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How To Buy Slalom Skis

With all the different types of slaloms that are available, how do you know what's right for you? First, you need to make an honest evaluation of your skills and decide what you want to accomplish. Use this guide to narrow the field and do some homework, and you'll find the ski that best matches your style and abilities.

Contents:

Components

Bevel

  • The side profile of the ski is called the "bevel"
  • Bevels determine the way water flows from under the ski and up the sides
  • The lower bevel affects lift. A sharp lower bevel creates more water resistance beneath the ski, resulting in a higher ride. A rounded lower bevel, on the other hand, facilitates smooth water flow and minimizes lift.
  • The upper bevel controls roll. A sharp upper bevel reduces the ski's tendency to lean, while a rounded upper bevel facilitates rolling, but may be more difficult to control

Bottom Design

  • Modern slalom skis feature a concave bottom design
  • The width of this concave tunnel has a marked effect on ski performance
  • Wide tunnels generate more suction, making a ski more difficult to roll
  • Narrow tunnels ride higher and roll more easily
  • Some skis have transition designs that are narrow at the tip and wider at the rear. These are designed to provide an easy roll into turns while keeping the tail of the ski deep in the water.

Flex

  • The stiffness of a slalom ski varies significantly from tip to tail
  • The flex pattern of a ski more important to performance than the ski's overall stiffness
  • One popular formula states that each of the flex points of a ski should be within 20 percent of the next. A good ratio might be 100 : 85 : 60 : 50

Rocker

  • A ski's rocker influences the radius of turns. It is the degree to which the nose and tail are curved, or angled upward.
  • The greater the rocker, the tighter the turn. Too much rocker makes the ski difficult to control and accelerate.

Width

  • Slalom skis taper from fore-body to tail
  • The wider the body of the ski the more support it provides
  • A narrow tail allows the skier to dig into the water, angle across wake, and decelerate on command, while a wide tail reduces drag and maintains speed

Profile

  • Ski profile is the thickness of the ski (see image above)
  • A thin profile provides a deep ride, especially in the tail section, while a wide profile creates lift, keeping the ski from sinking and diving in the pre-turn

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Rides

Wide

  • This category significantly wider than traditional slaloms and is ideal for first-time skiers
  • A wide ride makes getting up easier, doesn't require a quick edge, and provides overall stability on the water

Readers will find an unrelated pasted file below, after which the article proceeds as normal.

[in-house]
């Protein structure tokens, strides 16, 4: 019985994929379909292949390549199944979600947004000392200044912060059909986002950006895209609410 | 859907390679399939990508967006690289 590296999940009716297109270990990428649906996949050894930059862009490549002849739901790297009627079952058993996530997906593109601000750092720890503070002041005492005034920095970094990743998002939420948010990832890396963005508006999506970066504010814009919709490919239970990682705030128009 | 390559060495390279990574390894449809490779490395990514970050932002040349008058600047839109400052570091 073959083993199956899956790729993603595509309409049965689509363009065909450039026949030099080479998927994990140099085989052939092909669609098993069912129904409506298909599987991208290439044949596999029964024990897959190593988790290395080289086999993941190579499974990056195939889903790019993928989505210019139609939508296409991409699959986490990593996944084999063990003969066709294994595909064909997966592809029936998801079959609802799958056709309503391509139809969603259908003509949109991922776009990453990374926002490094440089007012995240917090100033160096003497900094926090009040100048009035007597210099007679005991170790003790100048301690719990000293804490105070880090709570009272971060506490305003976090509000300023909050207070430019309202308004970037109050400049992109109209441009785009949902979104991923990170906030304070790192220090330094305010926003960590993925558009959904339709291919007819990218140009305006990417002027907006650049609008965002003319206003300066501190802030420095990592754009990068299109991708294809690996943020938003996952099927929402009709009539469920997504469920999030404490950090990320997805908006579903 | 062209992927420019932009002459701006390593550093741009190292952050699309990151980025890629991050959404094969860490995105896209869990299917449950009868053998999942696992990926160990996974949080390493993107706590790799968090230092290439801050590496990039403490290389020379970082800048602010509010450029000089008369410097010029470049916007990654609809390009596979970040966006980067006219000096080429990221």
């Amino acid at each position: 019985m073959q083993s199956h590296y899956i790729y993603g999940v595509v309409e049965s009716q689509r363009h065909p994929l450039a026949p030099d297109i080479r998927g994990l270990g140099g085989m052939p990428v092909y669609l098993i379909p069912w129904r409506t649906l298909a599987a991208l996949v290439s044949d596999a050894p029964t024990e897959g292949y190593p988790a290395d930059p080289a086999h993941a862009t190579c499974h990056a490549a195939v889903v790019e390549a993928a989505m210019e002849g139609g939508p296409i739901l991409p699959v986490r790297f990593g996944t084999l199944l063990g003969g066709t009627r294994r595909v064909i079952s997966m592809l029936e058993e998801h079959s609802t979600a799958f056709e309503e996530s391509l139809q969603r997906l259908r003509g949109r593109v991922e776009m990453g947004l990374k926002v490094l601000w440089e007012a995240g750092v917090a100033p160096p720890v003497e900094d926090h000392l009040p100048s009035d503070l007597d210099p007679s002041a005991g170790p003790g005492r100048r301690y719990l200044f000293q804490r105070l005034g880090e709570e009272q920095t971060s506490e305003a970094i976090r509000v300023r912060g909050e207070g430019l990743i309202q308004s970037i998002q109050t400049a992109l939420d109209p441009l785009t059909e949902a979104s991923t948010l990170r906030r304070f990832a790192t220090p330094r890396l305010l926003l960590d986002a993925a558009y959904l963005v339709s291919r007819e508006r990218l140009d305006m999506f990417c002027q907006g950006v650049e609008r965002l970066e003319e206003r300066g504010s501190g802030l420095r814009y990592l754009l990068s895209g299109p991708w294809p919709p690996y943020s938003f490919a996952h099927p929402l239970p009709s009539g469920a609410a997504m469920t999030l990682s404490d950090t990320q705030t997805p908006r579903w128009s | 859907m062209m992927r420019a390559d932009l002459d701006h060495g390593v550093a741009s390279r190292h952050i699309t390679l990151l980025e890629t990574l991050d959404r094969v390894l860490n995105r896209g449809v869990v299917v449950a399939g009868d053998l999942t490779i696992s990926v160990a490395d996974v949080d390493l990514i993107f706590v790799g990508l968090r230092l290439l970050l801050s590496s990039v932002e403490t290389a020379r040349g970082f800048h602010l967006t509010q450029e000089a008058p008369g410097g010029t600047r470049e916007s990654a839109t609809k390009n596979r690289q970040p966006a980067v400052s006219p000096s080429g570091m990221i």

Shaped

  • A hybrid of wide and traditional rides that accommodates both beginning and experienced skiers
  • Performs like a traditional ski does but with added stability at speeds of 34-mph and below
  • Shaped skis are increasing in popularity among the slalom skiing population

Traditional

  • Designed for fairly competitive and experienced skiers who ride on edge the majority of the time and can link a series of turns
  • This class offers stability crossing wakes, responsiveness, and easy turning
  • Ideal for skiers who are working to improve their body form

World Class

  • The most technologically advanced class of slalom skis, containing more carbon graphite than traditional skis and designed for the advanced skier
  • These skis offer quick acceleration, shut down in turns and holds, and a strong edge crossing wakes
  • Because they are very responsive, they perform best when skiing aggressively in open water or in the slalom course

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Sizing

Determine Your Ski Size
 Boat Speed
 26-30 mph (42-48 km)30-34 mph (48-55 km)34-39 mph (55-58 km)
Your WeightSki Size
80-110 lbs (36-50 kg)62 - 64 in62 - 64 in62 - 64 in
95-120 lbs (43-55 kg)65 - 66 in63 - 64 in63 - 64 in
115-140 lbs (52-64 kg)65 - 66 in64 - 66 in63 - 65 in
135-160 lbs (61-73 kg)67 - 68 in65 - 66 in64 - 66 in
155-180 lbs (70-82 kg)69 - 70 in67 - 68 in67 - 68 in
175-200 lbs (80-91 kg)69 - 70 in69 - 70 in67 - 68 in
195-220 (89-100 kg)72 in69 - 72 in69 - 70 in
215+ lbs (98+ kg)72 in69 - 72 in70 - 72 in

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Bindings

Bindings should be loose enough to put on without using soap, yet tight enough to provide responsiveness and edge control.

Types

  • Double high-wraps: enhanced control and feel, custom fit
  • Front high-wrap with rear toe plate: versatile, fits multiple skiiers using one ski on a trip
  • Adjustable bindings: customizable fit and performance

Materials

  • EVA foam: high-performance, custom fit, stiff with increased edge control
  • Traditional rubber: beginner level, soft and comfortable

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